Welcome to Simon Fraser University
You have reached this page because we have detected you have a browser that is not supported by our web site and its stylesheets. We are happy to bring you here a text version of the SFU site. It offers you all the site's links and info, but without the graphics.
You may be able to update your browser and take advantage of the full graphical website. This could be done FREE at one of the following links, depending on your computer and operating system.
Or you may simply continue with the text version.

*Windows:*
FireFox (Recommended) http://www.mozilla.com/en-US/firefox/
Opera http://www.opera.com/

*Macintosh OSX:*
FireFox (Recommended) http://www.mozilla.com/en-US/firefox/
Opera http://www.opera.com/

*Macintosh OS 8.5-9.22:*
The only currently supported browser that we know of is iCAB. This is a free browser to download and try, but there is a cost to purchase it.
http://www.icab.de/index.html
Close x
Searching... Please wait...

Dr. Maya Yazigi

Dr. Maya Yazigi, Scholar-In-Residence

Office: AQ 6221  

Telephone: (604) 367-4979

Email: maya.yazigi@yahoo.ca

 

Dr. Maya Yazigi is a historian with a primary focus on the formative period of Islamic history and more precisely on the history and historiography of the first few centuries of Islam. Her research thus far has dealt with: the study of methods of legitimization in the Islamic historical and biographical literature, the impact of sectarian polemics during the first centuries of Islam on the formation of the divergent Islamic traditions, the Arabic genealogical literature (Ansab literature) and the formation of the first Muslim class of religious scholars.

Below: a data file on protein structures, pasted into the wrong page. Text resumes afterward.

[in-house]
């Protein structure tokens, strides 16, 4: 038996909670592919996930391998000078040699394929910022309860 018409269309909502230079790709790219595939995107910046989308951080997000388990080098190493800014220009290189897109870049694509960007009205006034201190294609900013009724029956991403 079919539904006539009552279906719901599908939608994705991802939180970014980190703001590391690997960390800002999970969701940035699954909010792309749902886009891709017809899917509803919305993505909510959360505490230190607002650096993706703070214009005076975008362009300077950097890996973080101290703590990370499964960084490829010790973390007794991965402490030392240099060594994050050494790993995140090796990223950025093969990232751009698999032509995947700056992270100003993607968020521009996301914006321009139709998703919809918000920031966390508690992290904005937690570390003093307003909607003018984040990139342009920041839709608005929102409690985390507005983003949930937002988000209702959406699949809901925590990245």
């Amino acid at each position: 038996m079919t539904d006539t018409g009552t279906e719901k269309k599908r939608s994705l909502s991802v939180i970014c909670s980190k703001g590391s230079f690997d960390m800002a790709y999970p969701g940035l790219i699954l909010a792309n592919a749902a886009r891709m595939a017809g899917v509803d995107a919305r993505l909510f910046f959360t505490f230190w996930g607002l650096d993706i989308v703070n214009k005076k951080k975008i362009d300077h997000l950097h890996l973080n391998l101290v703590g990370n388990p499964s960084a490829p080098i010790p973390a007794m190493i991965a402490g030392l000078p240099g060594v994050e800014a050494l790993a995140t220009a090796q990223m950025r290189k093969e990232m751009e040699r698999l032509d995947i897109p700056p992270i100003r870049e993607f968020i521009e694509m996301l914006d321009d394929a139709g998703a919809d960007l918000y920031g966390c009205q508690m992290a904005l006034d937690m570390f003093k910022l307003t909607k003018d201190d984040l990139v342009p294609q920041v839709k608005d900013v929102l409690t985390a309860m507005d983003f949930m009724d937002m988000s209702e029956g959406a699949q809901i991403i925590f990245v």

Dr. Yazigi is currently completing a book manuscript entitled Issues of Identity: History and Social Order in Early Arabic Genealogies. The book examines the social context for the writing down of Arabic genealogies in the early Islamic period and traces the development of this historiographic genre in the subsequent few centuries as it strove to accommodate the changing nature of Islamic society. It also explores how Arabic genealogies can benefit the modern historical study of early Islamic society, by assessing their utility for historical reconstruction.

Dr. Yazigi has already co-edited with Niall Christie a book on Medieval Warfare (Brill, 2006) and published articles on many aspects of early Islamic history and historiography in Studia Islamica, Arabica, Journal of Semitic Studies, Oriens and other venues.

For a Complete CV  click here.